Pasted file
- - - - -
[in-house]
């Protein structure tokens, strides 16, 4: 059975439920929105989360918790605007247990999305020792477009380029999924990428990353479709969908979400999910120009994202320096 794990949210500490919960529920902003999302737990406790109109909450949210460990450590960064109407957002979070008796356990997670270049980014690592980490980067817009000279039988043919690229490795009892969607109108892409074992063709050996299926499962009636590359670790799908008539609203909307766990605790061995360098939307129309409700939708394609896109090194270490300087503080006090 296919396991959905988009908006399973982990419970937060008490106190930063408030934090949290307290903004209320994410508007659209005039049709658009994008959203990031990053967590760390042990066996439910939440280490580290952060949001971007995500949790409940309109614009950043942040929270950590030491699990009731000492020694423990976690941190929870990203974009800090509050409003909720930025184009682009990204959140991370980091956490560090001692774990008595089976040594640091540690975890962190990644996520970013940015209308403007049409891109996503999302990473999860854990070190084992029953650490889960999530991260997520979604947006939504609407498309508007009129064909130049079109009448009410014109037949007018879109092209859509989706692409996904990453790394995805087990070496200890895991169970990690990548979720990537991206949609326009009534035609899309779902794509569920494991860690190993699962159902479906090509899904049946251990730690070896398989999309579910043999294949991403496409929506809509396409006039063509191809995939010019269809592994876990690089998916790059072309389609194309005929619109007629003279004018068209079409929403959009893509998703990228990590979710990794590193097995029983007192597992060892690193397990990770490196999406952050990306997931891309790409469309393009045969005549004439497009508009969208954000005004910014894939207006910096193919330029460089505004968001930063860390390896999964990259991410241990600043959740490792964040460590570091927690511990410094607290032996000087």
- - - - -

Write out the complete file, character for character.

[in-house]
């Protein structure tokens, strides 16, 4: 059975439920929105989360918790605007247990999305020792477009380029999924990428990353479709969908979400999910120009994202320096 794990949210500490919960529920902003999302737990406790109109909450949210460990450590960064109407957002979070008796356990997670270049980014690592980490980067817009000279039988043919690229490795009892969607109108892409074992063709050996299926499962009636590359670790799908008539609203909307766990605790061995360098939307129309409700939708394609896109090194270490300087503080006090 296919396991959905988009908006399973982990419970937060008490106190930063408030934090949290307290903004209320994410508007659209005039049709658009994008959203990031990053967590760390042990066996439910939440280490580290952060949001971007995500949790409940309109614009950043942040929270950590030491699990009731000492020694423990976690941190929870990203974009800090509050409003909720930025184009682009990204959140991370980091956490560090001692774990008595089976040594640091540690975890962190990644996520970013940015209308403007049409891109996503999302990473999860854990070190084992029953650490889960999530991260997520979604947006939504609407498309508007009129064909130049079109009448009410014109037949007018879109092209859509989706692409996904990453790394995805087990070496200890895991169970990690990548979720990537991206949609326009009534035609899309779902794509569920494991860690190993699962159902479906090509899904049946251990730690070896398989999309579910043999294949991403496409929506809509396409006039063509191809995939010019269809592994876990690089998916790059072309389609194309005929619109007629003279004018068209079409929403959009893509998703990228990590979710990794590193097995029983007192597992060892690193397990990770490196999406952050990306997931891309790409469309393009045969005549004439497009508009969208954000005004910014894939207006910096193919330029460089505004968001930063860390390896999964990259991410241990600043959740490792964040460590570091927690511990410094607290032996000087």